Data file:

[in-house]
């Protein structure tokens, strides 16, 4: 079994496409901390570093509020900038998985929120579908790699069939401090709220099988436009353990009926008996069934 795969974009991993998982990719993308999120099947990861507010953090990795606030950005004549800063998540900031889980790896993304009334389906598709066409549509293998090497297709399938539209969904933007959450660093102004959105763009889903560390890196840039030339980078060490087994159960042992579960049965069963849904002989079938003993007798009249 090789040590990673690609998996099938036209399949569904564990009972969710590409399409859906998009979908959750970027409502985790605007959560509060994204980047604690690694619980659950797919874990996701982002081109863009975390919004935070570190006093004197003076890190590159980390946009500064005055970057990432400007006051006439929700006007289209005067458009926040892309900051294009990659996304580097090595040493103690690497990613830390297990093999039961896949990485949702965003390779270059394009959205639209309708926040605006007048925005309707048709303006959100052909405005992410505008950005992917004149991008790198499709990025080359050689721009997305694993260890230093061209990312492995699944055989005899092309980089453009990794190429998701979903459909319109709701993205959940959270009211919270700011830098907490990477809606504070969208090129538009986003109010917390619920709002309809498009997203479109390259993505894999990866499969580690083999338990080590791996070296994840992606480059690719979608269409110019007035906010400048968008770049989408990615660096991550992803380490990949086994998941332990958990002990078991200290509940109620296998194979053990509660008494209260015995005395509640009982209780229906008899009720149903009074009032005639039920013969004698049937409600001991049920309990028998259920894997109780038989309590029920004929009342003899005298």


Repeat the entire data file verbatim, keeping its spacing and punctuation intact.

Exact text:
[in-house]
């Protein structure tokens, strides 16, 4: 079994496409901390570093509020900038998985929120579908790699069939401090709220099988436009353990009926008996069934 795969974009991993998982990719993308999120099947990861507010953090990795606030950005004549800063998540900031889980790896993304009334389906598709066409549509293998090497297709399938539209969904933007959450660093102004959105763009889903560390890196840039030339980078060490087994159960042992579960049965069963849904002989079938003993007798009249 090789040590990673690609998996099938036209399949569904564990009972969710590409399409859906998009979908959750970027409502985790605007959560509060994204980047604690690694619980659950797919874990996701982002081109863009975390919004935070570190006093004197003076890190590159980390946009500064005055970057990432400007006051006439929700006007289209005067458009926040892309900051294009990659996304580097090595040493103690690497990613830390297990093999039961896949990485949702965003390779270059394009959205639209309708926040605006007048925005309707048709303006959100052909405005992410505008950005992917004149991008790198499709990025080359050689721009997305694993260890230093061209990312492995699944055989005899092309980089453009990794190429998701979903459909319109709701993205959940959270009211919270700011830098907490990477809606504070969208090129538009986003109010917390619920709002309809498009997203479109390259993505894999990866499969580690083999338990080590791996070296994840992606480059690719979608269409110019007035906010400048968008770049989408990615660096991550992803380490990949086994998941332990958990002990078991200290509940109620296998194979053990509660008494209260015995005395509640009982209780229906008899009720149903009074009032005639039920013969004698049937409600001991049920309990028998259920894997109780038989309590029920004929009342003899005298």